Today, the caterpillar should be brimming with the cardiac glycosides that make it toxic to most birds. There are 14 species of milkweed native to Tennessee. Some are too toxic even for the monarch, some really do not contain enough of the glycosides but that leaves three species the migratory butterfly rely on: common milkweed (Asclepias syriaca), swamp milkweed (Asclepias incarnata) and butterfly weed (Asclepias tuberosa)  

FDR seems pleased by the progress. He liked to see things move forward in a positive way. Albeit with all that roughage, Waldo produces the inevitable poo, or to be more proper, with insect larvae it is called frass

Click for yesterday: Day 8. 











Wednesday, August 28, 2019

Day 8: what FDR has seen





Metamorphosis Watch: Day 8

One full week after the monarch butterfly caterpillar first crawled in front of the dime (below) and today FDR is looking at a distinctly larger larva. The leaves have changed but the dime has not. It's still worth ten cents.


We are at least five, probably six, days away from the beginning of one of the grandest evolutionary miracles in nature. Complete metamorphosis. One life form becomes another but retains its singular identity all the while. And then it has the lepidopteran wherewithall to fly to Mexico. 

Stay tuned. 

Click for Day 7.





Tuesday, August 27, 2019

Day 7: see-able Waldo







Metamorphosis Watch: Day 7

Only 24 hours have passed and the holes in the leaf—and Waldo moved on to a new leaf during the night—are much bigger and the 7-day-old monarch butterfly caterpillar is much larger as is its appetite. It will soon becomes ravenous.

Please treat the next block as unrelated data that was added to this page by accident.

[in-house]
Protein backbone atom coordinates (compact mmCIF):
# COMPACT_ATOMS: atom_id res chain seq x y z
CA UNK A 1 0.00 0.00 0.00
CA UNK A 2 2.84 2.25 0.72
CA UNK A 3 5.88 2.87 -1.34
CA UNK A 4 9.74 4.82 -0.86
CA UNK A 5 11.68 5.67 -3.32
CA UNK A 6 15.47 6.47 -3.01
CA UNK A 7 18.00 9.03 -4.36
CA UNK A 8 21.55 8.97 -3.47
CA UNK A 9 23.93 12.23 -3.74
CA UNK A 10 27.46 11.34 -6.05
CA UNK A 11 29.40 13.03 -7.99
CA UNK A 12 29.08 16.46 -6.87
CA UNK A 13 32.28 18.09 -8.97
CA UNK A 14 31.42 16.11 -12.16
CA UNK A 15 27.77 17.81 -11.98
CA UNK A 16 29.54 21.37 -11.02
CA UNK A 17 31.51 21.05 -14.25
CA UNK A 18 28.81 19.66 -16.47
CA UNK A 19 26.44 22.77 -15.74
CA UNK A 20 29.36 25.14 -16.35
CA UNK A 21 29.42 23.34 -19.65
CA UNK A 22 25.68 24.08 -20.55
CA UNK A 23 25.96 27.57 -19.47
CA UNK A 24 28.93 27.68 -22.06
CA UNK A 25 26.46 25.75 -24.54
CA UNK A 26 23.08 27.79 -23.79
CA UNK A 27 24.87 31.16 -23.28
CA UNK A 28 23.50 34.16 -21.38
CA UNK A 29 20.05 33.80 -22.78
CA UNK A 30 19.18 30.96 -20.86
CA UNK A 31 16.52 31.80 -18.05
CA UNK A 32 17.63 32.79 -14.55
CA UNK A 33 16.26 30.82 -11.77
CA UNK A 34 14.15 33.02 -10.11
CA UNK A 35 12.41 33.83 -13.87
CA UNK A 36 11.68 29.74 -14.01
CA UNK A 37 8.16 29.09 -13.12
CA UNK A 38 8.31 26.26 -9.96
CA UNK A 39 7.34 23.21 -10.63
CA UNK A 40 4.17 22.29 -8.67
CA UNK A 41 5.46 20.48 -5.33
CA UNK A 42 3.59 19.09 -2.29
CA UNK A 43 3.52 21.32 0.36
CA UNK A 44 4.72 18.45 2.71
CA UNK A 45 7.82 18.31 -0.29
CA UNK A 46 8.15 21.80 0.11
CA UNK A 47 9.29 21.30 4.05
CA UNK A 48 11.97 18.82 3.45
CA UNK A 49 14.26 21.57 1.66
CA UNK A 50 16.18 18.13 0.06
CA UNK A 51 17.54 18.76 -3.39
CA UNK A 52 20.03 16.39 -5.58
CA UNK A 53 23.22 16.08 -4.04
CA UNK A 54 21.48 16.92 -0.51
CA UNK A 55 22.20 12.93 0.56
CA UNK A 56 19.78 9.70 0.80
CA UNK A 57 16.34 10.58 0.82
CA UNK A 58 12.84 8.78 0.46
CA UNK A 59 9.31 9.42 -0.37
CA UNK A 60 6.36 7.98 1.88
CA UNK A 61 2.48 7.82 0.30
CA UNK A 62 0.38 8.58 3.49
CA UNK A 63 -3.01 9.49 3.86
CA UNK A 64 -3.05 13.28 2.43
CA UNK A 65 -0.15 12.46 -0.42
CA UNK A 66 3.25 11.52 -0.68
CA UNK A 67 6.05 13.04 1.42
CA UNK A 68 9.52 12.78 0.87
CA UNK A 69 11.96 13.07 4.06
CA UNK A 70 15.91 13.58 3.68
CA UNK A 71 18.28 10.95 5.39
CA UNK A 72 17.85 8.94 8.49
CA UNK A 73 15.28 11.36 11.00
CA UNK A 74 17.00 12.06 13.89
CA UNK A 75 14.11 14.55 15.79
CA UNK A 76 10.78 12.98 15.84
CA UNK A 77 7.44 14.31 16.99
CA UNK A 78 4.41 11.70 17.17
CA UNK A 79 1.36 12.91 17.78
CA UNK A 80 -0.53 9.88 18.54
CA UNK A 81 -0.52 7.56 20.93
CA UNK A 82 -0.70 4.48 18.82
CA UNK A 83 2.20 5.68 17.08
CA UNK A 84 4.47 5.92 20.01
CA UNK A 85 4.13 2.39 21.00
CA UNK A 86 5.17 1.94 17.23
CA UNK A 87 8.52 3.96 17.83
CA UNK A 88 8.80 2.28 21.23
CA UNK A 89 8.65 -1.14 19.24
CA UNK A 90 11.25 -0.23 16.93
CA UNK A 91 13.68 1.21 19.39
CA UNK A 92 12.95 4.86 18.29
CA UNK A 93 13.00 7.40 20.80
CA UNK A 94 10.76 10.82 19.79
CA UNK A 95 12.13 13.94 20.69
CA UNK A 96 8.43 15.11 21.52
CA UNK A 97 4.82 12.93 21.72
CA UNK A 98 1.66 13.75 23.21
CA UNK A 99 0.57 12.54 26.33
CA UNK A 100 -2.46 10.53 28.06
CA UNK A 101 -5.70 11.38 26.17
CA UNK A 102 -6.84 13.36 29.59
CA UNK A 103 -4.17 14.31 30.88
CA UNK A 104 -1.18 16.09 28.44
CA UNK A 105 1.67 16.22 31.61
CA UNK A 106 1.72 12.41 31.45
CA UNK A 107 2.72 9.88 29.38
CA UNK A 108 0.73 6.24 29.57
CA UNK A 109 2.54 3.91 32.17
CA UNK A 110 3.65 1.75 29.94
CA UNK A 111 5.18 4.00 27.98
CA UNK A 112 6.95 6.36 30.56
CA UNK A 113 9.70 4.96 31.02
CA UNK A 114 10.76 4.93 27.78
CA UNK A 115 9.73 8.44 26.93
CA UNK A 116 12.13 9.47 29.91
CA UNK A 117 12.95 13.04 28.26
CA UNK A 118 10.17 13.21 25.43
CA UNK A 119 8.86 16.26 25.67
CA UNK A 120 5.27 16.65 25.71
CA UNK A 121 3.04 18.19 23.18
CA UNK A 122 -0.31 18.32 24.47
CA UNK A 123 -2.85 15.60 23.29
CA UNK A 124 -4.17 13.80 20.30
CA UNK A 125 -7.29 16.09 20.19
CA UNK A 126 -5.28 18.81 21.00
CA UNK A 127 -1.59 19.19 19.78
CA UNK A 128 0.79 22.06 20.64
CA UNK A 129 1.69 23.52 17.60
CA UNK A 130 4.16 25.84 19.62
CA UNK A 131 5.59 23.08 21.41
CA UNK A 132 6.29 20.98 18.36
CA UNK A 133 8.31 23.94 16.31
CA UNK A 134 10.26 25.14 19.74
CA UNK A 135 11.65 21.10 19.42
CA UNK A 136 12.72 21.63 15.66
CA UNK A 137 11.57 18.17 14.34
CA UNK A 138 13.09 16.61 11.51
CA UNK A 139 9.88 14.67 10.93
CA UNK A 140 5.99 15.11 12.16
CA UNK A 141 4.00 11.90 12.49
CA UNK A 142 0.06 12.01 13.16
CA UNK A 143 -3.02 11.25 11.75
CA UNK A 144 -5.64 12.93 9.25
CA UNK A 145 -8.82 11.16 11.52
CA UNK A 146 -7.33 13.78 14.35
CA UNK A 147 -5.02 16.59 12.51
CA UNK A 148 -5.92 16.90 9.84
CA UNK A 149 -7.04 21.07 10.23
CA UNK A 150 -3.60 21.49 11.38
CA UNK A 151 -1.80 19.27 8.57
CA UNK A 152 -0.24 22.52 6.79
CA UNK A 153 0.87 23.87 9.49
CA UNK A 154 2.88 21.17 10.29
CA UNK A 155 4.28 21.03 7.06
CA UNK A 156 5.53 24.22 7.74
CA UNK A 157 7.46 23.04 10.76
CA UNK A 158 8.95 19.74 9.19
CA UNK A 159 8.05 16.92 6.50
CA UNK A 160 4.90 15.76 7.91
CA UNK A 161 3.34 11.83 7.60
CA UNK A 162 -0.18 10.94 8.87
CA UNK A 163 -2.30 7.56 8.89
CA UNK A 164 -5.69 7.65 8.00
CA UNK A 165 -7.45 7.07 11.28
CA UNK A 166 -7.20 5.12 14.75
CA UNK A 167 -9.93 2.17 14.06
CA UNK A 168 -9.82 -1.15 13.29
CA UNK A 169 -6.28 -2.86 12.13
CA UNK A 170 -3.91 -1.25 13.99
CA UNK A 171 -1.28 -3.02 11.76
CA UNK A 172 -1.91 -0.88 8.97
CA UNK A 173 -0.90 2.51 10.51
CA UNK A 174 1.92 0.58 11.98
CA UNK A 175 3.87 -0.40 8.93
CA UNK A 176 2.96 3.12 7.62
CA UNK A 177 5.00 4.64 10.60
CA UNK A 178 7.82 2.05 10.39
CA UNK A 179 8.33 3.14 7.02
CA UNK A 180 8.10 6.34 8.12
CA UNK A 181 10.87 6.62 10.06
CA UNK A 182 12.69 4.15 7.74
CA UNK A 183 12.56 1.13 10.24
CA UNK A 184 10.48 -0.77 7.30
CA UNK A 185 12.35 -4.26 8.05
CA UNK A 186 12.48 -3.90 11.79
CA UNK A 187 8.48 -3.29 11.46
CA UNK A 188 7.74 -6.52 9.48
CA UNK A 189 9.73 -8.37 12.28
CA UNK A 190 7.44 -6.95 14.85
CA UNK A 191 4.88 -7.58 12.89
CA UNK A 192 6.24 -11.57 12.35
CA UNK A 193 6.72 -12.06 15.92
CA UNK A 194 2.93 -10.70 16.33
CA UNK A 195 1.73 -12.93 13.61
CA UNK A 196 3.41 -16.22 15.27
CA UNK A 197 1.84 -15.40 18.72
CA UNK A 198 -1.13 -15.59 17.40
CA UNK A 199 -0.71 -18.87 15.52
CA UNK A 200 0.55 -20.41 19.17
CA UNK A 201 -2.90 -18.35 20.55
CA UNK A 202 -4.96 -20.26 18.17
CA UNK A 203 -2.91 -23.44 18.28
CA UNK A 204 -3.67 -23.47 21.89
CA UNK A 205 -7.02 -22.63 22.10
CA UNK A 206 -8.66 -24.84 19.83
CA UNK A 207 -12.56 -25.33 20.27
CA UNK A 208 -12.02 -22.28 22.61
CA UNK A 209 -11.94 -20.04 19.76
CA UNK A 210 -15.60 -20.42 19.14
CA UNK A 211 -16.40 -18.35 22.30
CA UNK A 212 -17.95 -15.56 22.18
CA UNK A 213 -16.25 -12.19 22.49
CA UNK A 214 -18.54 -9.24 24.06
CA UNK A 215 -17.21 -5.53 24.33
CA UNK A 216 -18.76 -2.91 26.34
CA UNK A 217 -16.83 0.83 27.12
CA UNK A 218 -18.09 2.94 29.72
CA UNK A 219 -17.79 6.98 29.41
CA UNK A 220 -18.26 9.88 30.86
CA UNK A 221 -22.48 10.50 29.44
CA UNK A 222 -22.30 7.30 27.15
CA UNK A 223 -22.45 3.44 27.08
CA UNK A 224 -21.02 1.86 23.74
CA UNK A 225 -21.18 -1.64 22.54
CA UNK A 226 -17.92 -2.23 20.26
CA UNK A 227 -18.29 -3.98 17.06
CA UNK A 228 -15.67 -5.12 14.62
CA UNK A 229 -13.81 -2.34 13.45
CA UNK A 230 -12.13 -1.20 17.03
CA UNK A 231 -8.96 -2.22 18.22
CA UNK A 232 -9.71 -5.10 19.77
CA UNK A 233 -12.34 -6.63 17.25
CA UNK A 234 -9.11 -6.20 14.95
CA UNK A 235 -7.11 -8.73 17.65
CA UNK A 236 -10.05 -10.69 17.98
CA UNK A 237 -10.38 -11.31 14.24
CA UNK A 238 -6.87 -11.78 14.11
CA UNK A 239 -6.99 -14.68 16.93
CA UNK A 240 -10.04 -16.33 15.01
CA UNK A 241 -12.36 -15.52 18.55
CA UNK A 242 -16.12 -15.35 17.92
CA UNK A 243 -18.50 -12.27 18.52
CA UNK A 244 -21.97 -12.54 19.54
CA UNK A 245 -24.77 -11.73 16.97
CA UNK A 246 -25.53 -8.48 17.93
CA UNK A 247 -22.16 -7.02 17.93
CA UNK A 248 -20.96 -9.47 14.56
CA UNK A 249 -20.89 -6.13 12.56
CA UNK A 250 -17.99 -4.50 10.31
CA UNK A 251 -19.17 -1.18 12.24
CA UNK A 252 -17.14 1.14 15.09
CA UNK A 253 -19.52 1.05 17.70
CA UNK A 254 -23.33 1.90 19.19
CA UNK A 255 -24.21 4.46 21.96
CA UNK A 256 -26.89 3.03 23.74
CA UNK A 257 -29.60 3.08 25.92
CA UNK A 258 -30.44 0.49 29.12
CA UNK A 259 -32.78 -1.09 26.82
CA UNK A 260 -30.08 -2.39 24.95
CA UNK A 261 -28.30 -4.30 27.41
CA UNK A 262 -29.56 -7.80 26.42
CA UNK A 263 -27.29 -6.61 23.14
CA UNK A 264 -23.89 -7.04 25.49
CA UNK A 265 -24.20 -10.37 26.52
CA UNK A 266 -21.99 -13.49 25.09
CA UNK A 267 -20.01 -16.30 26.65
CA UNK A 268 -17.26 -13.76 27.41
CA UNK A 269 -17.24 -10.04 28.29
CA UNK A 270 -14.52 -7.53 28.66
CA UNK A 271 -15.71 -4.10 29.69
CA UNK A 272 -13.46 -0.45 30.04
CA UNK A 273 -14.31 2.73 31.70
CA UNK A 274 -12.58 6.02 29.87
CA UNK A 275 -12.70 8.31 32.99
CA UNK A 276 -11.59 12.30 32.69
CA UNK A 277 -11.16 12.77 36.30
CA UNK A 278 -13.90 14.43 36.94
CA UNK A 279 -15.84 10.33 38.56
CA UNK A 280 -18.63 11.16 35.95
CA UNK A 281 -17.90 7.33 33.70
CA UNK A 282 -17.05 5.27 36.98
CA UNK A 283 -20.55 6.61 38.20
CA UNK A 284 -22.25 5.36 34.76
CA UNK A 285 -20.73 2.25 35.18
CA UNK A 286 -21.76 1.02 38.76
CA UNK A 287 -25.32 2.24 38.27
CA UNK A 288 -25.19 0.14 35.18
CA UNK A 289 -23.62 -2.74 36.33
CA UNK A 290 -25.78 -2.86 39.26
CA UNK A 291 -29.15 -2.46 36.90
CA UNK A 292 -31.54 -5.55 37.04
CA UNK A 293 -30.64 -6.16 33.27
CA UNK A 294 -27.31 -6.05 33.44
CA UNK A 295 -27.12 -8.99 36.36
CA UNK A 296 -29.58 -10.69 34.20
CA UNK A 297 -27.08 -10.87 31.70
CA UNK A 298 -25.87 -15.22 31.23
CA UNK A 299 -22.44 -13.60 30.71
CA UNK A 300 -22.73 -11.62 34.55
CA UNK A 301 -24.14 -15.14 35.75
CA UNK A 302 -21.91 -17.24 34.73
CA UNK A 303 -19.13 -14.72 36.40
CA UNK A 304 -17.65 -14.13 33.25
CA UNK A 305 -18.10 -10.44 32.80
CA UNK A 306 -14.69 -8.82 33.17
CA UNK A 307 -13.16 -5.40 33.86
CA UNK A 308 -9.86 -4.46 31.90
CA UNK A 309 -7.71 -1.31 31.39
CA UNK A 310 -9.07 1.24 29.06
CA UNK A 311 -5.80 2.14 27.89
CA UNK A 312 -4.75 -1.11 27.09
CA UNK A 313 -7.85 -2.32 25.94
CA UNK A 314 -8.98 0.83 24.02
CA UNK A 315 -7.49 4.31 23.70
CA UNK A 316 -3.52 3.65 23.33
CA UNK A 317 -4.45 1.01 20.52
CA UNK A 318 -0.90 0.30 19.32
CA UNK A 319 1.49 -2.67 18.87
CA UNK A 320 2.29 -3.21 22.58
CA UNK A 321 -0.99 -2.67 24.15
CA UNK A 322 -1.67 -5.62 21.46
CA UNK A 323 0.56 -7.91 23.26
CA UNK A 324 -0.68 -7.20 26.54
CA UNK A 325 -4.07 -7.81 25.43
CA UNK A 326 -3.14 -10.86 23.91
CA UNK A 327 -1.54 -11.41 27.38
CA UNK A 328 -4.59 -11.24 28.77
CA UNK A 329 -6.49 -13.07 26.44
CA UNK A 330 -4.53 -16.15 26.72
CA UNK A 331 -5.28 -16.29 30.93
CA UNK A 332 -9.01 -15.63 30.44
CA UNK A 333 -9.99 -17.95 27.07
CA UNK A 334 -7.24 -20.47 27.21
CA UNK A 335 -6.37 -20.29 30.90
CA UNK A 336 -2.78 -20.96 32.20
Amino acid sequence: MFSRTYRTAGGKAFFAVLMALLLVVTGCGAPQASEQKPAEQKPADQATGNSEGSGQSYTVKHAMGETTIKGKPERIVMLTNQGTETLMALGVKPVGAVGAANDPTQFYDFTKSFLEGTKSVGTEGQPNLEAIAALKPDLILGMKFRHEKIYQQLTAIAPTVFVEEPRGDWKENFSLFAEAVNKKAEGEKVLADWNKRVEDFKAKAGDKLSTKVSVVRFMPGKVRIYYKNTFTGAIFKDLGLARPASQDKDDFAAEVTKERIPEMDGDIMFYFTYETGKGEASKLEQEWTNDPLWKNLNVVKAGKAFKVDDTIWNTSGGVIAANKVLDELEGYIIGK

We're at a point where the monarch larva almost doubles its size every 48-hours making it much easier to see.


SPOILER: Nature is not always pretty. Being more see-able has a downside. Parasitic tachinid flies may land on the caterpillar and lay their own eggs. The resulting maggots burrow inside the monarch where they eat, develop and grow ultimately killing their living host. Gasp! 

Click for yesterday: Day 6.





Monday, August 26, 2019

Day 6: Where's Waldo?





Metamorphosis Watch: Day 6

Very young monarch butterfly caterpillars are hard to spot on a milkweed leaf. You often notice their handiwork first: lots of small holes. But that being said, when they are only a few days old, they are still difficult to find. But, it gets easier as the voracious young larvae continue to eat and grow daily as this one has since yesterday.

To see yesterday, click: Day 5







Sunday, August 25, 2019

Day 5: Bulking up






Metamorphosis Watch: Day 5


Just in case you are sitting on the edge of your seat wondering, our little monarch butterfly caterpillar that hatched four days ago, has now doubled in size since Friday. It is feeding exclusively on common milkweed (Asclepias syriaca). 

The bulk it puts on now will aid it in a few weeks during its flight to Cerro Pelón or one of the other Mexican mountaintop sanctuaries.

To see yesterday, click: Day 4